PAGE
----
Human-Centered Design Charettes for K-12 Outreach

November 21, 2018

A new article co-authored by Elena Agapie, PhD student in Human Centered Design & Engineering, and Senior Lecturer Andrew Davidson is published in the November-December 2018 issue of Interactions magazine.

Students in a design charette An HCDE student provides feedback to middle school students on the interaction flow for the app they are designing during a charrette. Interactions.

In the article, Human-Centered Design Charettes for K-12 Outreach, Agapie and Davidson describe their efforts building an outreach program to introduce young learners to human-centered design, and more generally to STEM disciplines.

A key component of HCDE's outreach program is that it empowers current HCDE students to develop and teach outreach workshops for the younger students. The workshops, taking the form of a design charette, are fast-paced, hands-on, and are customized for each group of participants. Activities are centered around foundational aspects of the user-centered design process, including design thinking, user research, and prototyping. The charettes are tailored to fit the needs and interests of the students, and can be adapted to suit different grade levels and classroom settings.

Through the HCDE outreach program, HCDE faculty and students have worked with thousands of K–12 students across the state of Washington.

In the article, Agapie and Davidson provide an example of a charette in which the K-12 students were given a design challenge of developing a citizen-science application:

In one charrette conducted in a coastal town, they were asked to create an app that allows a person in their community to collect information that helps scientists learn something about a topic. Students brainstormed about potential users and chose one as a target client. In this case, students chose to design an app for local fishermen. They identified the fishermen’s needs, which at the time were concerned with a declining salmon population. The students drew storyboards with the scenario describing how the fishermen would use the app: to help scientists track salmon-migration patterns and understand where the fish are (or aren’t). They created interaction flows highlighting the structure of the app, sketched screen interfaces, and developed an interactive prototype of the app using the Marvel software tool. At the end of the workshop, the students demonstrated their prototypes for this salmon tracking app. We found that design challenges such as citizen science are effective at creating engagement throughout the design process for students in both middle and high schools in a variety of courses.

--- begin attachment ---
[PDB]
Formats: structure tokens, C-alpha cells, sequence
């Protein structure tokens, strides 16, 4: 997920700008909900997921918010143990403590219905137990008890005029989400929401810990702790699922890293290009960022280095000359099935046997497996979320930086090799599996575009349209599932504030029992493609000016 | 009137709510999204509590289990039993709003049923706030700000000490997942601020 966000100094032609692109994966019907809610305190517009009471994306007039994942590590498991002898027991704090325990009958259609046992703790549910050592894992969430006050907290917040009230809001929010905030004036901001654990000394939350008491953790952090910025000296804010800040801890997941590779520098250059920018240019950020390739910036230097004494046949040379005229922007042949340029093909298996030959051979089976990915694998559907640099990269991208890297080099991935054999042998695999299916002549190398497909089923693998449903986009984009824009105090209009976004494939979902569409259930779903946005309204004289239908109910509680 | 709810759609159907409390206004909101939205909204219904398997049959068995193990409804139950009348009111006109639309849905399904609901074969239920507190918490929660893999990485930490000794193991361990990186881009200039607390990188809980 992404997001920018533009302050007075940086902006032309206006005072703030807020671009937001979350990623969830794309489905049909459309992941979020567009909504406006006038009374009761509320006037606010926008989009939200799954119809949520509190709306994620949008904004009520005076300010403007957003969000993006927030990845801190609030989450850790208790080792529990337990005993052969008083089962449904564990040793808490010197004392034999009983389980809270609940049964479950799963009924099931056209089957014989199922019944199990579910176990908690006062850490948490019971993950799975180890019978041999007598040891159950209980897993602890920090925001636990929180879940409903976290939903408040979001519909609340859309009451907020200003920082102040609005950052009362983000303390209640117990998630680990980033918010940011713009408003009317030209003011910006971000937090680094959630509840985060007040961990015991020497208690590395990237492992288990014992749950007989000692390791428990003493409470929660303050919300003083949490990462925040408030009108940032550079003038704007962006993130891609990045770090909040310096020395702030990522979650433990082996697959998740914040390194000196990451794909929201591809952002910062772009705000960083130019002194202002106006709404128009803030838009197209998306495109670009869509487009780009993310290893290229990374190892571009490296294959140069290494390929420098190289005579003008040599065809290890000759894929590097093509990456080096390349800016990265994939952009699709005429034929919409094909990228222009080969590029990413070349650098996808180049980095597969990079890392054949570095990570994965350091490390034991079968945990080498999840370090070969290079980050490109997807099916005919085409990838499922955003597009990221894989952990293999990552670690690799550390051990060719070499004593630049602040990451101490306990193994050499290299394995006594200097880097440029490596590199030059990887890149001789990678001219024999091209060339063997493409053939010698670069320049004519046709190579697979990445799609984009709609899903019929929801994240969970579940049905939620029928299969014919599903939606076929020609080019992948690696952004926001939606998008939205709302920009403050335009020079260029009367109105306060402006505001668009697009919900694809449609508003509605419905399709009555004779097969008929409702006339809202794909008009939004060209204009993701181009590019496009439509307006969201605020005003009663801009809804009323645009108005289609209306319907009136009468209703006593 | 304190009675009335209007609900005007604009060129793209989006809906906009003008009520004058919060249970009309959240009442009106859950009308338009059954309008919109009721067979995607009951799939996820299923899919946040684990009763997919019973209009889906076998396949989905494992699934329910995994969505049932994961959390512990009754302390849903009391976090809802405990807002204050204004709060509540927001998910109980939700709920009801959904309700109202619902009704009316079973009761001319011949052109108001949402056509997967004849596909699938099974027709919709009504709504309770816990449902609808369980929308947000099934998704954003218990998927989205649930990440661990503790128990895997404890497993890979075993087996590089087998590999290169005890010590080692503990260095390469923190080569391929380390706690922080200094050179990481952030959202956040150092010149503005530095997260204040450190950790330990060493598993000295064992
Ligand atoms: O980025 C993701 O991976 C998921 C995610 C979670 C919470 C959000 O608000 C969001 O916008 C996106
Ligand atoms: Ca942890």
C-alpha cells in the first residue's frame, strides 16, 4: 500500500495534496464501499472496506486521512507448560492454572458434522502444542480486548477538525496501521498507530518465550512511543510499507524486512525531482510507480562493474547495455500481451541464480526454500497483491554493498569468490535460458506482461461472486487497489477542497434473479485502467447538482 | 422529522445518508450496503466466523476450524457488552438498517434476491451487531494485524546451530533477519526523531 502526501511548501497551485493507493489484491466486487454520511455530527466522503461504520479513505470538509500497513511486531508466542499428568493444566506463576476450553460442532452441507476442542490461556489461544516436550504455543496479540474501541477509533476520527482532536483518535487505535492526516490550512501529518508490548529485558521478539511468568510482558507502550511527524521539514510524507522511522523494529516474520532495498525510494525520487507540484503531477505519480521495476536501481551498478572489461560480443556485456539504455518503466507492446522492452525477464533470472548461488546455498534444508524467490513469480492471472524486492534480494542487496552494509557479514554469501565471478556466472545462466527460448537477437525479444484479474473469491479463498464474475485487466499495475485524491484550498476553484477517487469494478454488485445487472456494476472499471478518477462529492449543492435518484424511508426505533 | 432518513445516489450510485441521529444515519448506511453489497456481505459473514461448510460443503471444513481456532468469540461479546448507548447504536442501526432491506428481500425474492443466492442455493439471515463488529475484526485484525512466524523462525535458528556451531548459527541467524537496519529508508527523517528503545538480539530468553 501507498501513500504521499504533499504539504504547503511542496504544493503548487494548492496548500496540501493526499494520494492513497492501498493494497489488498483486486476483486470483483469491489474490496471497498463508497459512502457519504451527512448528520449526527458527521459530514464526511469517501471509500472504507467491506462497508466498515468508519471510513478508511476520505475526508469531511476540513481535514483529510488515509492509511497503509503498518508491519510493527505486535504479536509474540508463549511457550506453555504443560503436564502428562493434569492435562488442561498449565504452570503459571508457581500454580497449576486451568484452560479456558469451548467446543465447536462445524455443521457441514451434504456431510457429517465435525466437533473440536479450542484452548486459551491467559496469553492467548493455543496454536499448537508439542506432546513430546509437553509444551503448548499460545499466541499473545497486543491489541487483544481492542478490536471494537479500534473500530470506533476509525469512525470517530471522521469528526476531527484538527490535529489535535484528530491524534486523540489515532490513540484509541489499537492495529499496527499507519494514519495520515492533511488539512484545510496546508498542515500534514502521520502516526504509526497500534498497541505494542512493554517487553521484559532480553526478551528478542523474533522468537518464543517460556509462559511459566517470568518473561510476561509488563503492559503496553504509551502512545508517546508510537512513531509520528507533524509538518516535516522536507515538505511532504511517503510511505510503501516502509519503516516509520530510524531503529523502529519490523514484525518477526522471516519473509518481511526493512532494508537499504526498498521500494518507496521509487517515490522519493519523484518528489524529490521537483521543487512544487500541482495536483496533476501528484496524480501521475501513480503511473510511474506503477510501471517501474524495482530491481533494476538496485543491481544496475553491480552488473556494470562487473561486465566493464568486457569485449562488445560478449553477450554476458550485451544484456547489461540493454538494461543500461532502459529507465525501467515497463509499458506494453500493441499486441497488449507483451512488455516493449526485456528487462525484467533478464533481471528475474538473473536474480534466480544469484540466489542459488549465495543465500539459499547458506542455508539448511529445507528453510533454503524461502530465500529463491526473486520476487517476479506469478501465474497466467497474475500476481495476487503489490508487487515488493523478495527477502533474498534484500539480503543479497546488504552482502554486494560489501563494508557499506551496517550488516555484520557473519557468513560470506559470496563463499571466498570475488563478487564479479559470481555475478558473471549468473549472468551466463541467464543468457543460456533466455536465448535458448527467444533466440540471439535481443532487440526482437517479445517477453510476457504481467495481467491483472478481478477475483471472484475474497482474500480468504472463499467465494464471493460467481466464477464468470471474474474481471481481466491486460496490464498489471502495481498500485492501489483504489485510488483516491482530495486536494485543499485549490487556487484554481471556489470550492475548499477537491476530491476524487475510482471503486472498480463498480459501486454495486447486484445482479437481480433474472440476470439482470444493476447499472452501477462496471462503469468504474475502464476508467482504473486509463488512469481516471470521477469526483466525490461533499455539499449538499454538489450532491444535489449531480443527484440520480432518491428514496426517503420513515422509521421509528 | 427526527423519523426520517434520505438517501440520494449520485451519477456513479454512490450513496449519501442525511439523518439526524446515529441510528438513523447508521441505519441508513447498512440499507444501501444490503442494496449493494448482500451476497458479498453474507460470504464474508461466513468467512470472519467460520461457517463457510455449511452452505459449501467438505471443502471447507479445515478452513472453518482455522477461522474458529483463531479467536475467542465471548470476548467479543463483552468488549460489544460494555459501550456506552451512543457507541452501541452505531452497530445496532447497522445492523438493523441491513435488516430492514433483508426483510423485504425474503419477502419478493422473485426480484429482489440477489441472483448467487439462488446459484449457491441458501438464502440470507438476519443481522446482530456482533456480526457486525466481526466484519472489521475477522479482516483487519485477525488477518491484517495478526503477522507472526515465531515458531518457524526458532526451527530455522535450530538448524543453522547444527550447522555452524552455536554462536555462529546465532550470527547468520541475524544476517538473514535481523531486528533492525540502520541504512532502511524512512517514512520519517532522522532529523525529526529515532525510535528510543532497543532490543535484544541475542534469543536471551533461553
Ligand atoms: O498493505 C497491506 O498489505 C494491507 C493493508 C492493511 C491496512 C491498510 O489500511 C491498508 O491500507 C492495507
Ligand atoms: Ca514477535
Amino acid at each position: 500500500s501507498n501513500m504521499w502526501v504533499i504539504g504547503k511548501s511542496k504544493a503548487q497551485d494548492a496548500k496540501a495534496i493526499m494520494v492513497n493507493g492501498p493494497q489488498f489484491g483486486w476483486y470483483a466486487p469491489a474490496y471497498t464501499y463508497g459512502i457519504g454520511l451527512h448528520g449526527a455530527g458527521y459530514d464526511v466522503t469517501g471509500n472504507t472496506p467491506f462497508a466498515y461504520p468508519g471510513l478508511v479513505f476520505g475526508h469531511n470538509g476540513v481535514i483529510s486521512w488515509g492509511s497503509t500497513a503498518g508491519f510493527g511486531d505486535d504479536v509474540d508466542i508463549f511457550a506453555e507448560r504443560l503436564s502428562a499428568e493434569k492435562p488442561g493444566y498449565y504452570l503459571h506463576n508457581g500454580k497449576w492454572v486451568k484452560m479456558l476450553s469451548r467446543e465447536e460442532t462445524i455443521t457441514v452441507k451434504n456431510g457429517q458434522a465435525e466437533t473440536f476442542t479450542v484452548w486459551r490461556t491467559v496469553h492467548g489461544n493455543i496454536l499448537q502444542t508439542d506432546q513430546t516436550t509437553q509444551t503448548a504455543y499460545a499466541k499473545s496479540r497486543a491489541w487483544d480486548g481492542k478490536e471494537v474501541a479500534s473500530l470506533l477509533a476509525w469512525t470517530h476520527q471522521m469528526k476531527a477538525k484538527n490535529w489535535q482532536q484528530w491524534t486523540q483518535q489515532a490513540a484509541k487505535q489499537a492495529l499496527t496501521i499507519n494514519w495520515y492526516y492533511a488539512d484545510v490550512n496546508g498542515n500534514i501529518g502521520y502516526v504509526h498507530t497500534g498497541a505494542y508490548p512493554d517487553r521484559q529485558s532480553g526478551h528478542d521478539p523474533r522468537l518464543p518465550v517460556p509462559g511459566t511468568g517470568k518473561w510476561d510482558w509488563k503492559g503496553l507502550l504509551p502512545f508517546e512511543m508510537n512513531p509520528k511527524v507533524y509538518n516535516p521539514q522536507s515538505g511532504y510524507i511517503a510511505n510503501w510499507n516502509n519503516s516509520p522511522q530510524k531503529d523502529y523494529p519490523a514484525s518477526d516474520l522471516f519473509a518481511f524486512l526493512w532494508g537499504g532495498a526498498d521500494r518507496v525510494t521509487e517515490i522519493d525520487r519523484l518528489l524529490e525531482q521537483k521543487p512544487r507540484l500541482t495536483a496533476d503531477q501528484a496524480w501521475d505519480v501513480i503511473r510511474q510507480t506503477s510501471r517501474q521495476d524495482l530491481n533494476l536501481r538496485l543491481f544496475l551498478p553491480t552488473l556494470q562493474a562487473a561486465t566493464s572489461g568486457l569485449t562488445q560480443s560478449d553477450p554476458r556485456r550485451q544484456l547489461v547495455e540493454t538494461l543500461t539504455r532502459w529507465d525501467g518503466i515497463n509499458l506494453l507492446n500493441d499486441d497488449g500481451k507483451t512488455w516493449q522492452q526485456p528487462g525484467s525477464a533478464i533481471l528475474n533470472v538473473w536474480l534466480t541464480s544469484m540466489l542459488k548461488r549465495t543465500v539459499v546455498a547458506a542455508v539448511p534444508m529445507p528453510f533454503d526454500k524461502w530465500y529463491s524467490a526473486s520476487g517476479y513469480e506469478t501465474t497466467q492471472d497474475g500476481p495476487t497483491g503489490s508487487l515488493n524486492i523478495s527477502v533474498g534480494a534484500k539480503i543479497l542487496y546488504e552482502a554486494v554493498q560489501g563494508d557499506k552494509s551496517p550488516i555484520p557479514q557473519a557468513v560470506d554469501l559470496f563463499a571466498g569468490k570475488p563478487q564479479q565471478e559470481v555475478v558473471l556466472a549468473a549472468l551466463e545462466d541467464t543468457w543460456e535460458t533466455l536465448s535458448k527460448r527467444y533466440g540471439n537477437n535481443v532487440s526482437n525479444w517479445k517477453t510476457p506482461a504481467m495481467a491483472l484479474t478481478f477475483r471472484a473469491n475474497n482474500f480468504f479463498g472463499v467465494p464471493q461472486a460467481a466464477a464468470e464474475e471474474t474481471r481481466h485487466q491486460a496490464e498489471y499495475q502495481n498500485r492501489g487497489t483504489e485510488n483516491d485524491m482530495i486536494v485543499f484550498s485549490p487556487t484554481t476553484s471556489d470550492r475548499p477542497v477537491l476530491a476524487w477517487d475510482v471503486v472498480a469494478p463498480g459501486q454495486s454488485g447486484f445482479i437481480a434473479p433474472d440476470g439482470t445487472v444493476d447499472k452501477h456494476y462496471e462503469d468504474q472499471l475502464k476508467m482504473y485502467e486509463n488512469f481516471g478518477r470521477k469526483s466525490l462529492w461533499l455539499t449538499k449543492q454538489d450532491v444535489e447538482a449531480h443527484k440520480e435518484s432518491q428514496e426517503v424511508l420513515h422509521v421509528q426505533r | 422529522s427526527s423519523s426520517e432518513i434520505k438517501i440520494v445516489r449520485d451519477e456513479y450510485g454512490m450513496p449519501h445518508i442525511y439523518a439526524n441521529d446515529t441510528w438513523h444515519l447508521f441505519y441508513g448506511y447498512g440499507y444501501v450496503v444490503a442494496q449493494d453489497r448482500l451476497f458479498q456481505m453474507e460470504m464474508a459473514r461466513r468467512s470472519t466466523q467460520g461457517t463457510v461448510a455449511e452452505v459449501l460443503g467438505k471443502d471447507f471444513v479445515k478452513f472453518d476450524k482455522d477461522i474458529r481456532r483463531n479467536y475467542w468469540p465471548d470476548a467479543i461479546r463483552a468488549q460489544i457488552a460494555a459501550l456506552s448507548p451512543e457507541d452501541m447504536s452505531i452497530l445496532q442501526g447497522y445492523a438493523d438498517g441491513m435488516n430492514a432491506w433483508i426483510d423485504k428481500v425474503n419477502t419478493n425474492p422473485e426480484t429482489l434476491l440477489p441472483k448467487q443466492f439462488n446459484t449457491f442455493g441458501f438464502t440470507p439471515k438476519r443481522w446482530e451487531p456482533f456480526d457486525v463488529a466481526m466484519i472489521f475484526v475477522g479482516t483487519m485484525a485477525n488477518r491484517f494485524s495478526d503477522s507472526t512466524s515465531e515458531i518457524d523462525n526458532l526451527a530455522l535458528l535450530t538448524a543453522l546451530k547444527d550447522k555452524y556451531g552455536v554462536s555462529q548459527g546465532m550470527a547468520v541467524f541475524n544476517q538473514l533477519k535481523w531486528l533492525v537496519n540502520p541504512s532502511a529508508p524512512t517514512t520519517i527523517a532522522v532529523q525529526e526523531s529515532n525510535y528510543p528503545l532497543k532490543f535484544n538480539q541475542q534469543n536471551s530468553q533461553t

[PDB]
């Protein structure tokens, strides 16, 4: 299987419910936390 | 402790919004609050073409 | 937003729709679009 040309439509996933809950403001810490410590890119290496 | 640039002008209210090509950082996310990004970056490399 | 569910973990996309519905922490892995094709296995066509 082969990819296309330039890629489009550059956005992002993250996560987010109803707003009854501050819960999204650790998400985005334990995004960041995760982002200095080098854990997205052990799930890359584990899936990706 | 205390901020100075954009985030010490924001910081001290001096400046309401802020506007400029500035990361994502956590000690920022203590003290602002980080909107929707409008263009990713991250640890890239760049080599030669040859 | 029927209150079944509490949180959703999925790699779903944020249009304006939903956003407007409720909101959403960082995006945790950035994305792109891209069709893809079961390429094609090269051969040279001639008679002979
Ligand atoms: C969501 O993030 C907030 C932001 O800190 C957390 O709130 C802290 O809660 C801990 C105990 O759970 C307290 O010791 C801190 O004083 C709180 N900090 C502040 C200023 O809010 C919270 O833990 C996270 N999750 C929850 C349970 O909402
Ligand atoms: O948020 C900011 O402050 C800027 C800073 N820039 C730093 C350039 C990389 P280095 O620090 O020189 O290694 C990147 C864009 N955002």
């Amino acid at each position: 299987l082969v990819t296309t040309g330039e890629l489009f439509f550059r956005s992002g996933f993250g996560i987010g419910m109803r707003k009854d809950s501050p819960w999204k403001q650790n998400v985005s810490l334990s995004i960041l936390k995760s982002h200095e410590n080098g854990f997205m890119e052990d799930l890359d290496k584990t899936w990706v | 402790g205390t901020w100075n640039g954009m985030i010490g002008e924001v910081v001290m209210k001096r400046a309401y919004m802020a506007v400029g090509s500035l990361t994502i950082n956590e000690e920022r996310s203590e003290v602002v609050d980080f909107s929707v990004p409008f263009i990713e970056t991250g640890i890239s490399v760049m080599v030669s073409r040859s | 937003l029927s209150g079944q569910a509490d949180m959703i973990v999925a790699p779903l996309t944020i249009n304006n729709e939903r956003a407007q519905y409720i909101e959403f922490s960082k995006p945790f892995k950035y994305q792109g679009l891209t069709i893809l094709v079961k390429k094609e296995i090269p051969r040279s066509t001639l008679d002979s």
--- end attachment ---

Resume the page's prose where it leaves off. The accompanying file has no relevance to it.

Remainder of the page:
Agapie and Davidson's article functions as a guide to help other academic programs design STEM outreach efforts for K-12 audiences. "This type of initiative can empower undergraduate students to serve as role models to younger students, to better understand their own field, and to learn how to communicate to all audiences," the authors describe in the article.

Interactions magazine is published bi-monthly by the Association for Computing Machinery (ACM), the largest educational and scientific computing society in the world. It is the flagship magazine for the ACM's Special Interest Group on Computer-Human Interaction (SIGCHI), with a global circulation that includes all SIGCHI members.

Read Agapie and Davidson's full article: Human-Centered Design Charettes for K-12 Outreach.